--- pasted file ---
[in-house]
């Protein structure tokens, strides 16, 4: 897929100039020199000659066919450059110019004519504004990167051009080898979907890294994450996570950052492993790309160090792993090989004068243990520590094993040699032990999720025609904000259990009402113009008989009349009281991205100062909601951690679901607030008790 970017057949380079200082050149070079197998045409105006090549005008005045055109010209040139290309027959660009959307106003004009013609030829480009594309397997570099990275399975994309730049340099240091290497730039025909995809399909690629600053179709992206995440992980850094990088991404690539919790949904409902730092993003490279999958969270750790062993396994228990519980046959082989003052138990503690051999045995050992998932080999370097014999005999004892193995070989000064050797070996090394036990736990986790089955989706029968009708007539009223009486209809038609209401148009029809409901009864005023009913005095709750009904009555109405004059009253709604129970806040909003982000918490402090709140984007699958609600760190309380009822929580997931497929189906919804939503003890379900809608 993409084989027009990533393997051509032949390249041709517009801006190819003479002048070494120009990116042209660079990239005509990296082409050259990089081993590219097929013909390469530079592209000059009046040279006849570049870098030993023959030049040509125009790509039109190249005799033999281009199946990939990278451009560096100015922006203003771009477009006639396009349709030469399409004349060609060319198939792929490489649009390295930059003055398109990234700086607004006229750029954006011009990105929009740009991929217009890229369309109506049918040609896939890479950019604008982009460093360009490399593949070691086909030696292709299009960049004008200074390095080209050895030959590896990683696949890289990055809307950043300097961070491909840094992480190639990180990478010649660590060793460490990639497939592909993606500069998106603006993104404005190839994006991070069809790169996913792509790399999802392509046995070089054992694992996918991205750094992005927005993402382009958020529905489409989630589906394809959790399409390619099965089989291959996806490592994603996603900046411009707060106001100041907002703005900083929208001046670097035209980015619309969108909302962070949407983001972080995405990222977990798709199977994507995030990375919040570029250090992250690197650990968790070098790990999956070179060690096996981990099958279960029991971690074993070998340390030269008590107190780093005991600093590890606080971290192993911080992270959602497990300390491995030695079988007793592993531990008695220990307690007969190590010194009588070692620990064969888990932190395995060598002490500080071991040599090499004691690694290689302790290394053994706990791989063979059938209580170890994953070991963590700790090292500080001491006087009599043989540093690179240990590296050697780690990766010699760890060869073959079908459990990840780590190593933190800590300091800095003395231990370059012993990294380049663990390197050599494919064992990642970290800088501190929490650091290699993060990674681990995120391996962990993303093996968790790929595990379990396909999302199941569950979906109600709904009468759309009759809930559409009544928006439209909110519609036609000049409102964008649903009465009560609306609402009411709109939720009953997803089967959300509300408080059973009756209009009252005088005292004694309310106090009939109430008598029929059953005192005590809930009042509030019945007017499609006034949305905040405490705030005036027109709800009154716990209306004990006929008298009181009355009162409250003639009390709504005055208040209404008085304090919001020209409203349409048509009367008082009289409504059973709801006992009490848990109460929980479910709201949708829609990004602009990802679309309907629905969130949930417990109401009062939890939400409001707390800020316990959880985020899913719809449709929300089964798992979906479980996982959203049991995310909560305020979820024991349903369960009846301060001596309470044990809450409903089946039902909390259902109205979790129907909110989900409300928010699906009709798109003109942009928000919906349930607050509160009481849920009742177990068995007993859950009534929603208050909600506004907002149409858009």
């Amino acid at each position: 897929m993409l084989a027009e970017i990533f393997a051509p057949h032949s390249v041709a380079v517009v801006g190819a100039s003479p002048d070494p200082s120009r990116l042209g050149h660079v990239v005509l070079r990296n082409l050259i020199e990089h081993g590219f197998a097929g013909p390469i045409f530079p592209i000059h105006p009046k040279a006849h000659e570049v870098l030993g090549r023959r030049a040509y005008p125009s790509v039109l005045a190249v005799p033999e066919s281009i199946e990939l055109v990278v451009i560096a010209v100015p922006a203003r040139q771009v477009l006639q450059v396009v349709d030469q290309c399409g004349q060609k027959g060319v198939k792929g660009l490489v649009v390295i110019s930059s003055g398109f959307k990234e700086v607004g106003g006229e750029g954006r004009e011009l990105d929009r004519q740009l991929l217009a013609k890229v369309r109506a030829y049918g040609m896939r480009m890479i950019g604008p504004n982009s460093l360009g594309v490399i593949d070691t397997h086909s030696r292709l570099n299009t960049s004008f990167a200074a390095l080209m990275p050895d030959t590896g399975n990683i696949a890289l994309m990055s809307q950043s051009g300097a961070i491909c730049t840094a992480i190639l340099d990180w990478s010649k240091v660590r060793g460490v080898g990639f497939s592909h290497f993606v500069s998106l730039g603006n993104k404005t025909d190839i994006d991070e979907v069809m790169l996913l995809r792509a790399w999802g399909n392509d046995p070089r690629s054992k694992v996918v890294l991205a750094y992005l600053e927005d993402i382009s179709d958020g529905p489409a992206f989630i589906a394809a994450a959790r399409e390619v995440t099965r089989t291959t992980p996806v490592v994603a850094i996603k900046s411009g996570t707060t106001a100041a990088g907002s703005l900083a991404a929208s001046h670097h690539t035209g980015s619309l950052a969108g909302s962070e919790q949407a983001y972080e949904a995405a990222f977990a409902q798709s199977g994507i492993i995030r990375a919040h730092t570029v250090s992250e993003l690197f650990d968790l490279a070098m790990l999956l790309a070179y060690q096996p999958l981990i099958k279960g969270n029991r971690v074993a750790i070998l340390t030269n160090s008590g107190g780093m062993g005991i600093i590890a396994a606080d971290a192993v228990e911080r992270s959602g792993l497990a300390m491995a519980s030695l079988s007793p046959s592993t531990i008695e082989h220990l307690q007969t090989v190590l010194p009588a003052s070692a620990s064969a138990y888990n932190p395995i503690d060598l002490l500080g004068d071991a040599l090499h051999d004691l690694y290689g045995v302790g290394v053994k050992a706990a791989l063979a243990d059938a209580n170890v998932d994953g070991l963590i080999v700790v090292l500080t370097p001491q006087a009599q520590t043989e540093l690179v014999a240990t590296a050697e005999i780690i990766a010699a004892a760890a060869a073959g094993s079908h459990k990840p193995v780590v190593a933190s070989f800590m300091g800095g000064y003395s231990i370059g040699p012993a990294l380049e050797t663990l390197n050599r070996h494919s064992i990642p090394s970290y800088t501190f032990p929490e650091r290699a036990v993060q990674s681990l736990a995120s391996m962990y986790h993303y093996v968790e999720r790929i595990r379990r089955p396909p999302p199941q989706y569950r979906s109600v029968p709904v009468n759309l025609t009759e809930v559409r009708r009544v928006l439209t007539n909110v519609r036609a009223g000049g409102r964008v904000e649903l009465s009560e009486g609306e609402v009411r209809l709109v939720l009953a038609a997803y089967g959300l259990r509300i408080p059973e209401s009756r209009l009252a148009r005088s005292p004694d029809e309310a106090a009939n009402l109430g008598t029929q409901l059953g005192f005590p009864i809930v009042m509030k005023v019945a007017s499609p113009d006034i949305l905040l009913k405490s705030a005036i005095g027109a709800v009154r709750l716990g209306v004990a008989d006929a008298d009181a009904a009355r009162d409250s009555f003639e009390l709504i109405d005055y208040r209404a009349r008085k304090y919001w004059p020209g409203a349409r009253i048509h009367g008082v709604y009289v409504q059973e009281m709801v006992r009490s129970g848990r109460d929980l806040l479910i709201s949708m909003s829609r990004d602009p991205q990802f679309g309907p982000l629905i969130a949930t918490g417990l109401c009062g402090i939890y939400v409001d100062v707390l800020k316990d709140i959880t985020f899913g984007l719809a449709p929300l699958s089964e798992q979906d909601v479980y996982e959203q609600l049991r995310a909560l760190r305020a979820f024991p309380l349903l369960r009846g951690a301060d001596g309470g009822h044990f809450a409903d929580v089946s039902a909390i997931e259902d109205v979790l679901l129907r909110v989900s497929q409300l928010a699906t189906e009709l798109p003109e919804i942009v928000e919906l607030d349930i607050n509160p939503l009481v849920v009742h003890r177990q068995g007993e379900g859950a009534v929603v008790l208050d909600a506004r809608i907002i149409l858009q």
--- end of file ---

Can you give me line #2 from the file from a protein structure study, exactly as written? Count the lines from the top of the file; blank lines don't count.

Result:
């Protein structure tokens, strides 16, 4: 897929100039020199000659066919450059110019004519504004990167051009080898979907890294994450996570950052492993790309160090792993090989004068243990520590094993040699032990999720025609904000259990009402113009008989009349009281991205100062909601951690679901607030008790 970017057949380079200082050149070079197998045409105006090549005008005045055109010209040139290309027959660009959307106003004009013609030829480009594309397997570099990275399975994309730049340099240091290497730039025909995809399909690629600053179709992206995440992980850094990088991404690539919790949904409902730092993003490279999958969270750790062993396994228990519980046959082989003052138990503690051999045995050992998932080999370097014999005999004892193995070989000064050797070996090394036990736990986790089955989706029968009708007539009223009486209809038609209401148009029809409901009864005023009913005095709750009904009555109405004059009253709604129970806040909003982000918490402090709140984007699958609600760190309380009822929580997931497929189906919804939503003890379900809608 993409084989027009990533393997051509032949390249041709517009801006190819003479002048070494120009990116042209660079990239005509990296082409050259990089081993590219097929013909390469530079592209000059009046040279006849570049870098030993023959030049040509125009790509039109190249005799033999281009199946990939990278451009560096100015922006203003771009477009006639396009349709030469399409004349060609060319198939792929490489649009390295930059003055398109990234700086607004006229750029954006011009990105929009740009991929217009890229369309109506049918040609896939890479950019604008982009460093360009490399593949070691086909030696292709299009960049004008200074390095080209050895030959590896990683696949890289990055809307950043300097961070491909840094992480190639990180990478010649660590060793460490990639497939592909993606500069998106603006993104404005190839994006991070069809790169996913792509790399999802392509046995070089054992694992996918991205750094992005927005993402382009958020529905489409989630589906394809959790399409390619099965089989291959996806490592994603996603900046411009707060106001100041907002703005900083929208001046670097035209980015619309969108909302962070949407983001972080995405990222977990798709199977994507995030990375919040570029250090992250690197650990968790070098790990999956070179060690096996981990099958279960029991971690074993070998340390030269008590107190780093005991600093590890606080971290192993911080992270959602497990300390491995030695079988007793592993531990008695220990307690007969190590010194009588070692620990064969888990932190395995060598002490500080071991040599090499004691690694290689302790290394053994706990791989063979059938209580170890994953070991963590700790090292500080001491006087009599043989540093690179240990590296050697780690990766010699760890060869073959079908459990990840780590190593933190800590300091800095003395231990370059012993990294380049663990390197050599494919064992990642970290800088501190929490650091290699993060990674681990995120391996962990993303093996968790790929595990379990396909999302199941569950979906109600709904009468759309009759809930559409009544928006439209909110519609036609000049409102964008649903009465009560609306609402009411709109939720009953997803089967959300509300408080059973009756209009009252005088005292004694309310106090009939109430008598029929059953005192005590809930009042509030019945007017499609006034949305905040405490705030005036027109709800009154716990209306004990006929008298009181009355009162409250003639009390709504005055208040209404008085304090919001020209409203349409048509009367008082009289409504059973709801006992009490848990109460929980479910709201949708829609990004602009990802679309309907629905969130949930417990109401009062939890939400409001707390800020316990959880985020899913719809449709929300089964798992979906479980996982959203049991995310909560305020979820024991349903369960009846301060001596309470044990809450409903089946039902909390259902109205979790129907909110989900409300928010699906009709798109003109942009928000919906349930607050509160009481849920009742177990068995007993859950009534929603208050909600506004907002149409858009």